Brexit: May weighs up offering backstop vote to MPs

No changes sought to withdrawal agreement, Downing Street stresses

 British prime minister Theresa May: met Conservative backbenchers in her office to listen to their concerns about the backstop. Photograph: Andy Rain/EPA

British prime minister Theresa May: met Conservative backbenchers in her office to listen to their concerns about the backstop. Photograph: Andy Rain/EPA

 

Theresa May is considering offering a formal guarantee to MPs that they will be given a vote before Britain enters the Northern Ireland backstop in an attempt to win support for her Brexit deal next week. But Downing Street stressed on Wednesday that the prime minister will not seek any change to the withdrawal agreement, which does not allow Britain to leave the backstop unilaterally.

Mrs May met Conservative backbenchers in her office at the House of Commons on Wednesday after she promised to listen to their concerns about the backstop. The Brexit deal allows Britain to choose by July 2020 whether to extend the transition period for a year or two from December 2020. After such an extension, the backstop would automatically come into effect if no other solution had been found to keep the Border open.

International treaty

Among the options under discussion at Westminster is amending the motion on the Brexit deal to include a “parliamentary lock” that would assert that MPs could choose to reject triggering the backstop. This would be consistent with the British constitutional doctrine of parliamentary sovereignty but it would mean breaching an international treaty, with all the consequences that entails.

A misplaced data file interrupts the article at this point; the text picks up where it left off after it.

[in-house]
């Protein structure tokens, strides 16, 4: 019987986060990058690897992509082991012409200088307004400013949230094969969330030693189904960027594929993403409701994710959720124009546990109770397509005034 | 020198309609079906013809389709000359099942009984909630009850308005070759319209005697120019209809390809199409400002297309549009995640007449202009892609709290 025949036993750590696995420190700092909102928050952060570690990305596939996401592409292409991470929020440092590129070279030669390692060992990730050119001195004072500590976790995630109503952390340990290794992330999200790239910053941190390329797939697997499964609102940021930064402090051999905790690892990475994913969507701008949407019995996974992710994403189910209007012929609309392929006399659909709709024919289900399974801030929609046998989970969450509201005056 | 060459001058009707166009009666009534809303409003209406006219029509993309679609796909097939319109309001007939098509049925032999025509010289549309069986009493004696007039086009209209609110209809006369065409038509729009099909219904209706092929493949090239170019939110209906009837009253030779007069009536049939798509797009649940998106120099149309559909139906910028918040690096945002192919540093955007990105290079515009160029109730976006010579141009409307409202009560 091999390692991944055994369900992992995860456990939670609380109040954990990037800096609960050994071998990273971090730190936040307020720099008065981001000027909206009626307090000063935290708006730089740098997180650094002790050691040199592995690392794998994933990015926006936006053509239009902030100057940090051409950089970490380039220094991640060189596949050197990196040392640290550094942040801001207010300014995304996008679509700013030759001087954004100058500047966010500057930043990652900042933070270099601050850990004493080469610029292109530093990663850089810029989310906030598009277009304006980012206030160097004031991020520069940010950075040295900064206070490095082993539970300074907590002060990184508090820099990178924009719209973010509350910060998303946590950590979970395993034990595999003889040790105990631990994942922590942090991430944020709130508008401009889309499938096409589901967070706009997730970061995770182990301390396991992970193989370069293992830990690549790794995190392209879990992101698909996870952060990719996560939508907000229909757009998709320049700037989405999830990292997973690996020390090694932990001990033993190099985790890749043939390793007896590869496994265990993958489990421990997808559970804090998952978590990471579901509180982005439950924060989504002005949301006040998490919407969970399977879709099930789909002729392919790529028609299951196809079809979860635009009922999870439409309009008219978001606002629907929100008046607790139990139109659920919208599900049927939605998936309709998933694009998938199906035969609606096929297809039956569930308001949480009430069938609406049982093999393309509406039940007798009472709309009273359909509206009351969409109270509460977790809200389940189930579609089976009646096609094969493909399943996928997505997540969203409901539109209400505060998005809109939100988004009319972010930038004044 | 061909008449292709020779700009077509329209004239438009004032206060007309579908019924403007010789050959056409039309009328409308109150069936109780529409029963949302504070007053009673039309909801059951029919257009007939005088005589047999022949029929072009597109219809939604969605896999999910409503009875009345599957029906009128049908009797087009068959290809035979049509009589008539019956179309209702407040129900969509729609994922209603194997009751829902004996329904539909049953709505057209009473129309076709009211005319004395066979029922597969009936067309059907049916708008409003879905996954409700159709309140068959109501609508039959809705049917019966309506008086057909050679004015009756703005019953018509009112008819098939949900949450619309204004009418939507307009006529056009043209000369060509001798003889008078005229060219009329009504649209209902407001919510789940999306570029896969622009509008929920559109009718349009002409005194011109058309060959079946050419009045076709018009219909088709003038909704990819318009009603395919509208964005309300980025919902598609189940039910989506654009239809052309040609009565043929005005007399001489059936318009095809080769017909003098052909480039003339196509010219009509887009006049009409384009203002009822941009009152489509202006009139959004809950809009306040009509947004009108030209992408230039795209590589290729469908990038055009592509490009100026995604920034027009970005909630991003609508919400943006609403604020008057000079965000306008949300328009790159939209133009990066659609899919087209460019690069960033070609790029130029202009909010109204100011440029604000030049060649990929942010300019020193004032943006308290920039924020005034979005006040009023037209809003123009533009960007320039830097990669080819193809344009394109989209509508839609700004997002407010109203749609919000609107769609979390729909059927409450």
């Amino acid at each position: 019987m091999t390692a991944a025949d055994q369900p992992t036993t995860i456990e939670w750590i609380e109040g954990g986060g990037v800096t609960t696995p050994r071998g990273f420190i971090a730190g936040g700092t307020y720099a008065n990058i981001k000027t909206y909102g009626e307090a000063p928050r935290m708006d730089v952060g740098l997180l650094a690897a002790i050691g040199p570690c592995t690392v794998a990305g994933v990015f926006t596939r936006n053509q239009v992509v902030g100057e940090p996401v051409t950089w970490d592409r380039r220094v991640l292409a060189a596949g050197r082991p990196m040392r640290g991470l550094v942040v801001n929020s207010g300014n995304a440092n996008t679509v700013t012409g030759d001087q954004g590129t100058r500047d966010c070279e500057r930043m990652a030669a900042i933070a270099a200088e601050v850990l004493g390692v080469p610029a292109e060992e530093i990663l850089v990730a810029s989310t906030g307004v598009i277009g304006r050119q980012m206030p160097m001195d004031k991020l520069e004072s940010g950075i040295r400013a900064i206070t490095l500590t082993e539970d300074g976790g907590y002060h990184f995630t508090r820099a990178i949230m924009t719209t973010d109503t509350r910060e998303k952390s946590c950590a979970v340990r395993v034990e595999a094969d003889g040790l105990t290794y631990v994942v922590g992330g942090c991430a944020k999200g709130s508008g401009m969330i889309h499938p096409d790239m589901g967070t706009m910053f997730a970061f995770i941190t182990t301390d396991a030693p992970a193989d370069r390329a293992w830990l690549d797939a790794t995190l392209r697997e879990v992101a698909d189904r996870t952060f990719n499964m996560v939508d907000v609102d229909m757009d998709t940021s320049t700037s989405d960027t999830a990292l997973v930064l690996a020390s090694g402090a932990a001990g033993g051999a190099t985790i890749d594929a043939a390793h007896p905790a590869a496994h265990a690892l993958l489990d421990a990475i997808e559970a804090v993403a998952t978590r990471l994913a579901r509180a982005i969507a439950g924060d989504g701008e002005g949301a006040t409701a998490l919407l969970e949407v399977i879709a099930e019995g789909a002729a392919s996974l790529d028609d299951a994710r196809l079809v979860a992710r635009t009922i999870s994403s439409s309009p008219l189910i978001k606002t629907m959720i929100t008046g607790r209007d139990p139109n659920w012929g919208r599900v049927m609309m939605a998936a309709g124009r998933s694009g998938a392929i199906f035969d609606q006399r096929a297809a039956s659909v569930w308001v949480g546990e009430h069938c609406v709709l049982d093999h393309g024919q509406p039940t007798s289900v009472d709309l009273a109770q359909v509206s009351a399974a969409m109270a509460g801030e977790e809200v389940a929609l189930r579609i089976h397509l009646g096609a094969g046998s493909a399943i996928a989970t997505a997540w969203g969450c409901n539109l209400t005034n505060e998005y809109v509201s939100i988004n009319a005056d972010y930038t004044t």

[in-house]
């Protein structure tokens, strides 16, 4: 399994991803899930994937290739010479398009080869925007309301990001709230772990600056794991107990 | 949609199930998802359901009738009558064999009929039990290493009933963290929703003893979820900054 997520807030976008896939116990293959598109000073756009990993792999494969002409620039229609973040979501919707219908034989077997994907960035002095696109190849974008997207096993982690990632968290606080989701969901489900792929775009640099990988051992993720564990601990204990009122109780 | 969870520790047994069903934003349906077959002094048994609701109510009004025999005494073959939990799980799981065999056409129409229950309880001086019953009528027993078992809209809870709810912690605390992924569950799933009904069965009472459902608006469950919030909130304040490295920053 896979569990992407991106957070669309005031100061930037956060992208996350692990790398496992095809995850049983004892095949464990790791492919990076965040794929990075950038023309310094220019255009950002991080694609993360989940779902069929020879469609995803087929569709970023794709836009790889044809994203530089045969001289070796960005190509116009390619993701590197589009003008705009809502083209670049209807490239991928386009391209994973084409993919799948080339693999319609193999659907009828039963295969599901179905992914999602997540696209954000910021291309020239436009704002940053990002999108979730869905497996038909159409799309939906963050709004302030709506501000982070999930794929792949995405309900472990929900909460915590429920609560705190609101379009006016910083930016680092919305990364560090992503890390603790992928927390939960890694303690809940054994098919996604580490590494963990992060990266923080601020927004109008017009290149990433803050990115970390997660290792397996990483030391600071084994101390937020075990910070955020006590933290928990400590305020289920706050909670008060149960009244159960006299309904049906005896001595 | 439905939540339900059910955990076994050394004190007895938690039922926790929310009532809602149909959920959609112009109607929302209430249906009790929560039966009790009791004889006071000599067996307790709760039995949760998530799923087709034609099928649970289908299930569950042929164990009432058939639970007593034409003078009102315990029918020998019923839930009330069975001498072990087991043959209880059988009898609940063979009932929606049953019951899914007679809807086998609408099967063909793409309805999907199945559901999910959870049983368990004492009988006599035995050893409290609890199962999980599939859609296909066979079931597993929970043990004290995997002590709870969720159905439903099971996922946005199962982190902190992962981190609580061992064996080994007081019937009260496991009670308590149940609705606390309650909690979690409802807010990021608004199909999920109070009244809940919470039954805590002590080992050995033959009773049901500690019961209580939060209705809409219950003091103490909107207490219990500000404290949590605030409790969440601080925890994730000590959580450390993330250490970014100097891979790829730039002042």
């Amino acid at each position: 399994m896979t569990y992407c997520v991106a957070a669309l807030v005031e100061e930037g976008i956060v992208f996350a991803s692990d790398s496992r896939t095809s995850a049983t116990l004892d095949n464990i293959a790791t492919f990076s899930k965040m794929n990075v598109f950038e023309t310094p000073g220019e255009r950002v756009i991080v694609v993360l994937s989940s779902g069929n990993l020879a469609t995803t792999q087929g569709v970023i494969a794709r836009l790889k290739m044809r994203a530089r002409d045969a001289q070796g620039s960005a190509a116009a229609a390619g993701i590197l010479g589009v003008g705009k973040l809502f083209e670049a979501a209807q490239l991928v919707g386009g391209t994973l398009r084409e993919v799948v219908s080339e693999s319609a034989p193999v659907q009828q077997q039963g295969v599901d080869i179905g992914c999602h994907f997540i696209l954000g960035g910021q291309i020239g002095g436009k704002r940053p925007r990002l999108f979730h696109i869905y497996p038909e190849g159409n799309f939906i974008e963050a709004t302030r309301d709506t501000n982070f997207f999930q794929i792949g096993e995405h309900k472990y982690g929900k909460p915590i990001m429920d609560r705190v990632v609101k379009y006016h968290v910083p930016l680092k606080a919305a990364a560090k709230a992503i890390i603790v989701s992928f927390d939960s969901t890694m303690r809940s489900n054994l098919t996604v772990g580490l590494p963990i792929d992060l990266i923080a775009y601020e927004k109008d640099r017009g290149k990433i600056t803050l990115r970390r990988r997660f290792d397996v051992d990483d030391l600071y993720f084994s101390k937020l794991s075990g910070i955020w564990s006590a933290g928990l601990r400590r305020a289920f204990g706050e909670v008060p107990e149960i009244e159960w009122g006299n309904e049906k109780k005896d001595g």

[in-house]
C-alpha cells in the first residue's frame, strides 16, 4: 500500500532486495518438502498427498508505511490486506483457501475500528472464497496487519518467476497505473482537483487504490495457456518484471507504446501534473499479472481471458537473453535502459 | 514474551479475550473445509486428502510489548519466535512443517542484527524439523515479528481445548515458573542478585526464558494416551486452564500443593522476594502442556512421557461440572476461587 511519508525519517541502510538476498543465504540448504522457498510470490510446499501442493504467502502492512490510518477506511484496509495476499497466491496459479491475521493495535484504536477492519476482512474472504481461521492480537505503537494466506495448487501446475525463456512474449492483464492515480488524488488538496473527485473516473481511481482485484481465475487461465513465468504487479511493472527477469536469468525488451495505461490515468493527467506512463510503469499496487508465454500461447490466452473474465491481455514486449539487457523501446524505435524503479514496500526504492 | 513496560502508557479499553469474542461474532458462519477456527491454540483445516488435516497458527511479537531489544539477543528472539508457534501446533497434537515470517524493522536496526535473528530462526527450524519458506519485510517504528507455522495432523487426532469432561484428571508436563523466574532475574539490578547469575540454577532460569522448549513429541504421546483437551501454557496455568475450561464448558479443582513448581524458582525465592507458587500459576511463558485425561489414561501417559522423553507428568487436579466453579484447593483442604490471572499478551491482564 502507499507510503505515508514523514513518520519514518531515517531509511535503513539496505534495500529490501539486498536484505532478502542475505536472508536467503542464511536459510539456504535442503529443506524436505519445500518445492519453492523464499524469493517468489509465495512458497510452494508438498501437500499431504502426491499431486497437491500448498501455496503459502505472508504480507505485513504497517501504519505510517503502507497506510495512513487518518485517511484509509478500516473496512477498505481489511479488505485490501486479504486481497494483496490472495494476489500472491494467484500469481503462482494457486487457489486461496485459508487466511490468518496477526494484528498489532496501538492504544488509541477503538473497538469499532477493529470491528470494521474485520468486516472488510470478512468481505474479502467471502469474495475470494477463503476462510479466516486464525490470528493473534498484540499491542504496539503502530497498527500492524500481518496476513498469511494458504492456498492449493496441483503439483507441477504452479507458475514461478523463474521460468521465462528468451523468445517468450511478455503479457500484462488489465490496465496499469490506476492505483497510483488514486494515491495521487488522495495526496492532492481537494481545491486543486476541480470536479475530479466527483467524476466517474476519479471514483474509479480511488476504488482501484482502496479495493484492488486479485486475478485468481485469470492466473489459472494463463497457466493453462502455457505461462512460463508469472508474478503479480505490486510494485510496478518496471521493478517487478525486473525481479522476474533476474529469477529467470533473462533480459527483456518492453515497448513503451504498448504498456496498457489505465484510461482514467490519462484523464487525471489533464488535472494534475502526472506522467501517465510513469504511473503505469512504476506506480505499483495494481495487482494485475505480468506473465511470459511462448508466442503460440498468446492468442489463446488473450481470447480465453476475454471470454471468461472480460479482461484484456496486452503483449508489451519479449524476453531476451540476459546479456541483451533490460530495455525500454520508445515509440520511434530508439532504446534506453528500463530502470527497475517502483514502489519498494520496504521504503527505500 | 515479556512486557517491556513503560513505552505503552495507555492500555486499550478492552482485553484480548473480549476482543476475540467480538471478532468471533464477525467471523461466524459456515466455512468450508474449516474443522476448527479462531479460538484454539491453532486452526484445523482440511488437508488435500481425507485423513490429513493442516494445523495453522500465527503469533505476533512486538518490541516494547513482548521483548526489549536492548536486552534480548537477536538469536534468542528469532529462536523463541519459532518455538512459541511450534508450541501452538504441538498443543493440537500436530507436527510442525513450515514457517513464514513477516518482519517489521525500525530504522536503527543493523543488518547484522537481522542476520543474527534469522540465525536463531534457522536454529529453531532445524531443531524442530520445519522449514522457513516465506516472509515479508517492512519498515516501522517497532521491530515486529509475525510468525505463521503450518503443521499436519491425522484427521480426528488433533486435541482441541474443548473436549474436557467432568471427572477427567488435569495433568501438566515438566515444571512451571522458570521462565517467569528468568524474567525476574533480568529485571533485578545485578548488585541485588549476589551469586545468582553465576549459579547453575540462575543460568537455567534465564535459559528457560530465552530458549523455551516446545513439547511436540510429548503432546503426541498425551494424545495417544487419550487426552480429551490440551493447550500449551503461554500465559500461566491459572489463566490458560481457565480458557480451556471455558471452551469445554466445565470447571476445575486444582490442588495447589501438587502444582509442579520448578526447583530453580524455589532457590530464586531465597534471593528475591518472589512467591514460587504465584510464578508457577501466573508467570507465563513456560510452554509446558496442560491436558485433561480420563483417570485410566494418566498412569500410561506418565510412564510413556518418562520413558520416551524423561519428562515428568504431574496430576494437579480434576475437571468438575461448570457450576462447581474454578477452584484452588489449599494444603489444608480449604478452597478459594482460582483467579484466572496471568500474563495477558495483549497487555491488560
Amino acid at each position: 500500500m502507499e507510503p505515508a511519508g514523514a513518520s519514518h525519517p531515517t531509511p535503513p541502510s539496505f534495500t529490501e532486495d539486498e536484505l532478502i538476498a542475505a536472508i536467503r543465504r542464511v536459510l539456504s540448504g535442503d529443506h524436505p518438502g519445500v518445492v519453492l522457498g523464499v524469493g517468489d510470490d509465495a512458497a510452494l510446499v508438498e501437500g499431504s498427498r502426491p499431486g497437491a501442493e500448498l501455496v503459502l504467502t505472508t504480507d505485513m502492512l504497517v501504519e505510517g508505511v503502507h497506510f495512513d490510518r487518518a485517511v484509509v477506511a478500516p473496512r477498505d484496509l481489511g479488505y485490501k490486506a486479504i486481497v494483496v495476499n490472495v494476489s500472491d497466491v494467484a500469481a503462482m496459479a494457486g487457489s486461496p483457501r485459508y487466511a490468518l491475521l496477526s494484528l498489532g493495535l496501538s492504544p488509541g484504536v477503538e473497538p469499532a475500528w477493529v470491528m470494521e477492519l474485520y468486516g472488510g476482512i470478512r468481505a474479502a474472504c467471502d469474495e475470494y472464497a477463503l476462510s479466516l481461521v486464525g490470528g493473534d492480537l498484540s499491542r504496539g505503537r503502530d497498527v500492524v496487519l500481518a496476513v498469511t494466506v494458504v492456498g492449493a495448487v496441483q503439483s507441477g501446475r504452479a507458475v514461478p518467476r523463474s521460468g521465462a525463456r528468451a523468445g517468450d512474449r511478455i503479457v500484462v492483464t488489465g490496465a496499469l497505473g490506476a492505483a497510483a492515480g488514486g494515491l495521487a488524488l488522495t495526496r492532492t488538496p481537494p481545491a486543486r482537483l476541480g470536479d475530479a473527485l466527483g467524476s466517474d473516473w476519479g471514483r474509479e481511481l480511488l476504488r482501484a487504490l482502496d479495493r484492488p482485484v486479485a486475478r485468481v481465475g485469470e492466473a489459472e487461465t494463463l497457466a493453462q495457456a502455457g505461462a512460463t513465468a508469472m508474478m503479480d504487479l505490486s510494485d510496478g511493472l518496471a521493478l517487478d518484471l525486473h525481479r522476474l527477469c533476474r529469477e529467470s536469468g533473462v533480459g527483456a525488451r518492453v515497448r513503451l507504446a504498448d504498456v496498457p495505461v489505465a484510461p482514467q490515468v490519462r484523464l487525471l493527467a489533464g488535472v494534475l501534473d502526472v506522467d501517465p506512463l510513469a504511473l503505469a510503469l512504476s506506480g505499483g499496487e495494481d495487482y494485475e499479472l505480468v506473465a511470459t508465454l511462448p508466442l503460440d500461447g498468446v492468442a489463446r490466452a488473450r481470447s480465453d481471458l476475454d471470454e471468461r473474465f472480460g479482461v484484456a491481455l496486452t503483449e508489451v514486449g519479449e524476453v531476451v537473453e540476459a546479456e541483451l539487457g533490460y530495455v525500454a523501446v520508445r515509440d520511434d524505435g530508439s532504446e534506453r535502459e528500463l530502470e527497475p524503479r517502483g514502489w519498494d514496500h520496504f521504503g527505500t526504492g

Steve Baker, a leading Conservative Brexiteer, said the idea was falling flat among Eurosceptics. “Who is going to fall for that? The treaty would be binding,” he said.

Brexiteers described as devastating the attorney general’s legal advice on the Brexit deal, which the government published on Wednesday after MPs voted that it was in contempt of parliament. DUP deputy leader Nigel Dodds pointed to its assertion that under the backstop, Northern Ireland would have to treat Great Britain as a “third country” for goods.

The prime minister’s official spokesman said the legal advice published on Wednesday was consistent with everything the government had said publicly about what the backstop meant for Northern Ireland.

‘Avoid a hard border’

“Northern Ireland would only be aligned on a small subset of goods regulations which are necessary to avoid a hard border, not all single market rules like free movement and services regulations. Also the prime minister and the Chancellor of the Duchy of Lancaster [David Lidington] have said that if the backstop were to come into effect for a short period, the government would look at whether the rest of the UK should remain aligned with Northern Ireland,” he said.

Jacob Rees-Mogg told his European Research Group (ERG) of Conservative Brexiteers that Mr Dodds had promised him that the DUP would support the government in a confidence vote if Mrs May’s deal is defeated next week.

Mr Rees-Mogg suggested that the DUP’s support could be in doubt if the prime minister’s deal was approved but other DUP sources told The Irish Times that the party is not considering voting against the government in a confidence motion regardless of the outcome of next week’s vote.

International development secretary Liam Fox warned on Wednesday that if the prime minister’s Brexit deal is rejected next week, MPs could seek to keep Britain inside the EU.

“I think there is a real danger, given the House of Commons which has a Remain majority, may attempt to steal Brexit from the British people, which I think would be a democratic affront,” he said.

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